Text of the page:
FIG. 5. Fibronectin (Fn)-coated polytetrafluoroethylene (PTFE) graft with confluent endothelial cell lining after exposure to 3 h ex vivo blood flow. Diff-Quik.
ENDOTHELIAL CELL SEEDING OF GRAFTS
FIG. 6. Endothelial cell monolayer on fibronectin (Fn)-coated polytetrafluoroethylene (PTFE) graft not exposed to blood flow, used as a control in 3 h ex vivo study. Diff-Quik.
retained confluent cell monolayers with exposure to flow in both in vitro flow studies and an ex vivo shunt without antiplatelet therapy. Alternative seeding techniques that aim at obtaining even cell coating (12-15) involve rotation of the graft by 90 to 180" at fixed intervals for up to 2 h. Subsequent culturing may be conducted for up to 48 h. The procedure developed in this study involves continuous rotation of the grafts for 1 h, ensuring even cell coating and eliminating the need for intermittent attention to the grafts. Further culture for 48 h was conducted to obtain confluent cell layers. Grafts that were seeded for 1 h and immediately flow tested and those tested following a further 48 h culture gave >95% cell retention in in vitro flow studies at physiological levels of wall shear stress. Ludgren et al. (16) report 87% retention for comparable flow studies on cultured canine endothelial cells grown on PTFE grafts overnight, and Sentissi et al. (17) report minimal loss of cultured bovine endothelial cells grown on PTFE grafts over a 2week period. Recent in vitro flow studies conducted with human umbilical vein cells on PTFE grafts following 2 h seeding gave 92% cell retention following exposure to similar shear stress conditions (6). The optimal benefit from endothelialization of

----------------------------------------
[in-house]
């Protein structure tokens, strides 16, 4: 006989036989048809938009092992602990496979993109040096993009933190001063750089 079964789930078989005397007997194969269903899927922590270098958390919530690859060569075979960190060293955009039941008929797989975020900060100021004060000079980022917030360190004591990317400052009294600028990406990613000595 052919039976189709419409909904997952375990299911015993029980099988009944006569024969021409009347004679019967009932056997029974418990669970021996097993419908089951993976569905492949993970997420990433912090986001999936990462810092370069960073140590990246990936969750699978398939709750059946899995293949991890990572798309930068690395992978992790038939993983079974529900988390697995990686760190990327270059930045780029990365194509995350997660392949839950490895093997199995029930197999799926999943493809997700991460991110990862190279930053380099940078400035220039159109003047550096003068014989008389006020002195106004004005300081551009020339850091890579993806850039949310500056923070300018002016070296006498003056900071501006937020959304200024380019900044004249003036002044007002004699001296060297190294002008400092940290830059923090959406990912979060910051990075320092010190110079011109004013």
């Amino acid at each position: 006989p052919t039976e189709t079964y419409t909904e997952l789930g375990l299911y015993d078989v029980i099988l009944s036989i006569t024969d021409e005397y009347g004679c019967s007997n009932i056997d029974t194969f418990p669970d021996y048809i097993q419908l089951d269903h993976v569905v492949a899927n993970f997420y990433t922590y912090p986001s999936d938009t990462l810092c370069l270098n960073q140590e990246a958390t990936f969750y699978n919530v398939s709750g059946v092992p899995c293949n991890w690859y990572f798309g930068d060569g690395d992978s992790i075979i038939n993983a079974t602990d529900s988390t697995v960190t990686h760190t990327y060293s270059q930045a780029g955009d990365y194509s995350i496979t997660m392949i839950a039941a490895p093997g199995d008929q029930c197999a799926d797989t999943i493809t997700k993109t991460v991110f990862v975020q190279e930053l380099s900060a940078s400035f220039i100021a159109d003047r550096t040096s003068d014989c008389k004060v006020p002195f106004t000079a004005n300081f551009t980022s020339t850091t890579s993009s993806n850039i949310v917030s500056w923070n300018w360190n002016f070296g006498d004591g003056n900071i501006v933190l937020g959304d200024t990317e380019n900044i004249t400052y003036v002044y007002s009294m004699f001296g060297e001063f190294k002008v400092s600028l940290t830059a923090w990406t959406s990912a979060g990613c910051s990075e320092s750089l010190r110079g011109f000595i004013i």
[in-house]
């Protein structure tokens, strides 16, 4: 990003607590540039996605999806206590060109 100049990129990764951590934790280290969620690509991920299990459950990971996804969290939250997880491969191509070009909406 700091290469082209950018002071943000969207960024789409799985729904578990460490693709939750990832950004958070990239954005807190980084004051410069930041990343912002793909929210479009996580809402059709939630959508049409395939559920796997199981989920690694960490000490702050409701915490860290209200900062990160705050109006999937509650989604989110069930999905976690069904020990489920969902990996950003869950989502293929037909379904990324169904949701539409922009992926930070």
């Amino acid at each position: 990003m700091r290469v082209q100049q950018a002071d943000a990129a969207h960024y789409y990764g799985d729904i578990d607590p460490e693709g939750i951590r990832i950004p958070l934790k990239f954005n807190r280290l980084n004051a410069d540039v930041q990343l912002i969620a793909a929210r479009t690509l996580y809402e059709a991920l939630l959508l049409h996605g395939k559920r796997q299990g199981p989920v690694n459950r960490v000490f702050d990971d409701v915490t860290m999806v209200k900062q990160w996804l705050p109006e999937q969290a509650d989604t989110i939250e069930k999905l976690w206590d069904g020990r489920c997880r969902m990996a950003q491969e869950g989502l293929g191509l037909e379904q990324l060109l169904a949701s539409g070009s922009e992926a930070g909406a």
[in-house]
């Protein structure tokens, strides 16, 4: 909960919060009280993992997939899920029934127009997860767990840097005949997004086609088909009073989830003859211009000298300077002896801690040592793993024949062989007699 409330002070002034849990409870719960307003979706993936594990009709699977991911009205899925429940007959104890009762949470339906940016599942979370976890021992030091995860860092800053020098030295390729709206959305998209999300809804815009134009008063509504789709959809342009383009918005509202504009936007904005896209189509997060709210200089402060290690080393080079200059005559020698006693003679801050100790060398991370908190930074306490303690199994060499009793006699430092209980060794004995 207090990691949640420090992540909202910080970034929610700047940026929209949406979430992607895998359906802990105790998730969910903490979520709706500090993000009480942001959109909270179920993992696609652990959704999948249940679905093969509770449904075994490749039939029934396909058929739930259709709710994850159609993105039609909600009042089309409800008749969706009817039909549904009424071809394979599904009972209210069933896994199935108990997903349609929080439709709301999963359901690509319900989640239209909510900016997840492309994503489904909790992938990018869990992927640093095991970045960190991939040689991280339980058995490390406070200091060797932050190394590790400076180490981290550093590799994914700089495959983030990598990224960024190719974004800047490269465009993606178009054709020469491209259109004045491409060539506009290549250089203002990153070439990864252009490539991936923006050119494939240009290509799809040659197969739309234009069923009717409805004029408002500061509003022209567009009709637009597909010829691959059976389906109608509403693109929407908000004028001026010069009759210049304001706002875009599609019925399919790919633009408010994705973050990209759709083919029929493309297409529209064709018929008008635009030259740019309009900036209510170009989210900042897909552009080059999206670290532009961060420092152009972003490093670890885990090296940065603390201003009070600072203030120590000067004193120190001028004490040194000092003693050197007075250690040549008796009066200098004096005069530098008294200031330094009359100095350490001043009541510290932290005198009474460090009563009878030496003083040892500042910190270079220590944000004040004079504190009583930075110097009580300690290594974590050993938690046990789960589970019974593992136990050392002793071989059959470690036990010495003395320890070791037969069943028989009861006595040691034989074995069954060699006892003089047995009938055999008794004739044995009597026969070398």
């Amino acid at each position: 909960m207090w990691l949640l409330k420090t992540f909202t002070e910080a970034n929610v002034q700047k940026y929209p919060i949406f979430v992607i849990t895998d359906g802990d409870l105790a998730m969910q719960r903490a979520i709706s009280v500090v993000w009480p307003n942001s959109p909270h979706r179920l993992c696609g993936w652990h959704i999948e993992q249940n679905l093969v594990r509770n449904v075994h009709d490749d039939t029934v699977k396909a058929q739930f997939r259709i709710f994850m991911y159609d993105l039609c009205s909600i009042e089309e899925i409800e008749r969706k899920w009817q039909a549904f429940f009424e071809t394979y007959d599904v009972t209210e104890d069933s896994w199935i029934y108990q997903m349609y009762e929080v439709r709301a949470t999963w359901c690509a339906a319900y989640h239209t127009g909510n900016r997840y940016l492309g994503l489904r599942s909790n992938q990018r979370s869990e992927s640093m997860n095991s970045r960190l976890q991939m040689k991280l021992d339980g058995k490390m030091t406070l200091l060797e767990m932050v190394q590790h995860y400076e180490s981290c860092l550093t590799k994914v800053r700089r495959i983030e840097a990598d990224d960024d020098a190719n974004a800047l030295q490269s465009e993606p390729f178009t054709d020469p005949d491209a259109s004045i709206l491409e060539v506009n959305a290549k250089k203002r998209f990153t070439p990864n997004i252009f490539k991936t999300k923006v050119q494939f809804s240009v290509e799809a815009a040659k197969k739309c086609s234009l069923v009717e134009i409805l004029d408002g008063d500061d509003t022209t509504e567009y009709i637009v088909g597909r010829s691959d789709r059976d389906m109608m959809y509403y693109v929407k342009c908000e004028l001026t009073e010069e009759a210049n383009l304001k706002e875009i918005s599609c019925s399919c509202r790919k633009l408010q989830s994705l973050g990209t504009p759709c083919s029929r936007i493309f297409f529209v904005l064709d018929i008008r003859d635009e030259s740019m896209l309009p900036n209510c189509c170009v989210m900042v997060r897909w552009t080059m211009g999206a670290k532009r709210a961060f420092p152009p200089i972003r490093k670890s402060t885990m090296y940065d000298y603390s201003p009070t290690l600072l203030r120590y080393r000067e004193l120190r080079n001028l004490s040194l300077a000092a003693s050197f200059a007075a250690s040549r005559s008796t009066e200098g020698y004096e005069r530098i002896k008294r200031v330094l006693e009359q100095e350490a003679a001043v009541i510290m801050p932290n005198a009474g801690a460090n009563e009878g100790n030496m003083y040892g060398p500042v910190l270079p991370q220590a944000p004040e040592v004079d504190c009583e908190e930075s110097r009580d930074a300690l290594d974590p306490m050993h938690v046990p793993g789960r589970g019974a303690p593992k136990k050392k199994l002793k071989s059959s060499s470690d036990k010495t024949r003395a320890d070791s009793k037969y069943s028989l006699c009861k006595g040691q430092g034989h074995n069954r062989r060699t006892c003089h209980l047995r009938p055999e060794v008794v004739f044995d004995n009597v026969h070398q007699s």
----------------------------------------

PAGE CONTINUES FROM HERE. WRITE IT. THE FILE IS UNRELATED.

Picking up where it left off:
grafts prior to implantation should occur when the graft is covered with a confluent cell layer, since exposed regions of Fn-coated graft may elicit immediate platelet and thrombus accumulation on contact with blood (14). The limited harvest numbers from present intraoperative harvesting and seeding techniques severely restricts the proportion of the total graft surface that is coated with cells. In addition, grafts which are inoculated and immediately implanted lose a large proportion of the deposited cells within 24 h of implantation (18). Furthermore, grafts are coated to enhance cell attachment with clot, Fn, gelatin or collagen-materials that are highly thrombogenic. These factors could contribute to platelet deposition and thrombogenicity on seeded grafts in the initial stages following implantation. For these reasons, ex vivo studies were conducted on confluent cell monolayers. In the ex vivo studies, grafts retained confluent cell layers and maintained patency without antiplatelet therapy when exposed to pulsatile blood flow for 3- and 24-h periods. Schneider et al. (6) report a similar high level of cell retention in ex vivo studies using confluent human umbilical vein cells seeded for 2 h onto PTFE grafts in a baboon ex vivo shunt over a 1 h flow period. The sheep model, which is a relatively stringent test of graft performance, was successfully applied in these studies. Ortenwall et al. (19) seeded PTFE grafts in sheep and dogs. These authors obtained the lowest graft patency rates in the sheep model, indicating that this model is more conservative than the dog, and suggesting that it may be more difficult to maintain patent grafts in sheep than in dogs. In summary, a dynamic seeding method which gives even, confluent endothelial cell lining of Fncoated PTFE grafts has been developed. High levels of cell retention were obtained on exposure of endothelialized grafts to in vitro flow. Grafts seeded with autologous cells and exposed to ex vivo blood flow in a sheep model showed good cell retention and excellent patency without antiplatelet therapy in short-term studies. Thus the loss of endothelial cells from grafts in vivo may be influenced by factors other than the flow dynamics of the blood. These results suggest that examination of the performance of endothelial cell seeded grafts in the sheep model over a longer period would be appropriate. Acknowledgment:The authors thank the Department of Industry, Technology, and Commerce, Commonwealth of Australia, and Telectronics Pty. Ltd. for their support of this project and Dr. C. D. Bertram for his advice.